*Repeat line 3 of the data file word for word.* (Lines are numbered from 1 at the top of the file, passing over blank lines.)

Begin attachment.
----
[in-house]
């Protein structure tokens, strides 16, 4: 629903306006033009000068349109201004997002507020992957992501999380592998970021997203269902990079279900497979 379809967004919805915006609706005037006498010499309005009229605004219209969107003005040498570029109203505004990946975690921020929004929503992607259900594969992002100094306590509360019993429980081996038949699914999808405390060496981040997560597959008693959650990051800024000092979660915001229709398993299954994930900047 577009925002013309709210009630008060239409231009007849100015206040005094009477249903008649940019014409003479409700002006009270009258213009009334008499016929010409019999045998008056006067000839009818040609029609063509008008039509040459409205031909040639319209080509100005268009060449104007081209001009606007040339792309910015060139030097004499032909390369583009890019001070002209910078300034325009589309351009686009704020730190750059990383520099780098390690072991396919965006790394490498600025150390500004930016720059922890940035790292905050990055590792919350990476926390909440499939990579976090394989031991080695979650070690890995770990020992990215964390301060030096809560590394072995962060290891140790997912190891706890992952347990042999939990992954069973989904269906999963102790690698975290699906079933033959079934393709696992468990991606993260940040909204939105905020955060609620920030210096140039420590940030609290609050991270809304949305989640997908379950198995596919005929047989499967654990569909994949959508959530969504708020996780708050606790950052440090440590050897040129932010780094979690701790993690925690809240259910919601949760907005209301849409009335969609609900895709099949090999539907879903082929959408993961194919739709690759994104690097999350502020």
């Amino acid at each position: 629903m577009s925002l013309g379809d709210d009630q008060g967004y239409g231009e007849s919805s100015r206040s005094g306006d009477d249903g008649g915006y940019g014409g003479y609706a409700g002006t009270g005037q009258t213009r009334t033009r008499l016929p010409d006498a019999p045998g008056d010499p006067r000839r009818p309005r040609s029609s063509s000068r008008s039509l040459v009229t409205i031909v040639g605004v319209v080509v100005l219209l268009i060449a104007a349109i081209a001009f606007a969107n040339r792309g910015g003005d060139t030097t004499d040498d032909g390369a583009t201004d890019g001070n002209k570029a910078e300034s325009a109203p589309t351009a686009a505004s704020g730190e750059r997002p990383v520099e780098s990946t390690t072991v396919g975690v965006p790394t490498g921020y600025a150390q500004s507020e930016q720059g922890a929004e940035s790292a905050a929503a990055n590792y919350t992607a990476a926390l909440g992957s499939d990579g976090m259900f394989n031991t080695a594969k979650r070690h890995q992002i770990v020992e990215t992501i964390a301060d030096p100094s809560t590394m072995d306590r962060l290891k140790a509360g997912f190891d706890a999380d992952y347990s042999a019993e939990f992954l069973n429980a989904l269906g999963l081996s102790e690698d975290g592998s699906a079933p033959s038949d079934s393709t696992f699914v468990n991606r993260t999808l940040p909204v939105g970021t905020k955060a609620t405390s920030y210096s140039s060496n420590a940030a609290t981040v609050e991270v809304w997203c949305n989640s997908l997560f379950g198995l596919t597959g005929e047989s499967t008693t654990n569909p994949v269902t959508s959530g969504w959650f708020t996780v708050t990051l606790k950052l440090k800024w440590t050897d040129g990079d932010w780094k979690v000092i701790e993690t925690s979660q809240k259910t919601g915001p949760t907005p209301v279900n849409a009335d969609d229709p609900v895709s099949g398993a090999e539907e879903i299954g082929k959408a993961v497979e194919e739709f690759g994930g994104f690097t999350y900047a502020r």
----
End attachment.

């Amino acid at each position: 629903m577009s925002l013309g379809d709210d009630q008060g967004y239409g231009e007849s919805s100015r206040s005094g306006d009477d249903g008649g915006y940019g014409g003479y609706a409700g002006t009270g005037q009258t213009r009334t033009r008499l016929p010409d006498a019999p045998g008056d010499p006067r000839r009818p309005r040609s029609s063509s000068r008008s039509l040459v009229t409205i031909v040639g605004v319209v080509v100005l219209l268009i060449a104007a349109i081209a001009f606007a969107n040339r792309g910015g003005d060139t030097t004499d040498d032909g390369a583009t201004d890019g001070n002209k570029a910078e300034s325009a109203p589309t351009a686009a505004s704020g730190e750059r997002p990383v520099e780098s990946t390690t072991v396919g975690v965006p790394t490498g921020y600025a150390q500004s507020e930016q720059g922890a929004e940035s790292a905050a929503a990055n590792y919350t992607a990476a926390l909440g992957s499939d990579g976090m259900f394989n031991t080695a594969k979650r070690h890995q992002i770990v020992e990215t992501i964390a301060d030096p100094s809560t590394m072995d306590r962060l290891k140790a509360g997912f190891d706890a999380d992952y347990s042999a019993e939990f992954l069973n429980a989904l269906g999963l081996s102790e690698d975290g592998s699906a079933p033959s038949d079934s393709t696992f699914v468990n991606r993260t999808l940040p909204v939105g970021t905020k955060a609620t405390s920030y210096s140039s060496n420590a940030a609290t981040v609050e991270v809304w997203c949305n989640s997908l997560f379950g198995l596919t597959g005929e047989s499967t008693t654990n569909p994949v269902t959508s959530g969504w959650f708020t996780v708050t990051l606790k950052l440090k800024w440590t050897d040129g990079d932010w780094k979690v000092i701790e993690t925690s979660q809240k259910t919601g915001p949760t907005p209301v279900n849409a009335d969609d229709p609900v895709s099949g398993a090999e539907e879903i299954g082929k959408a993961v497979e194919e739709f690759g994930g994104f690097t999350y900047a502020r």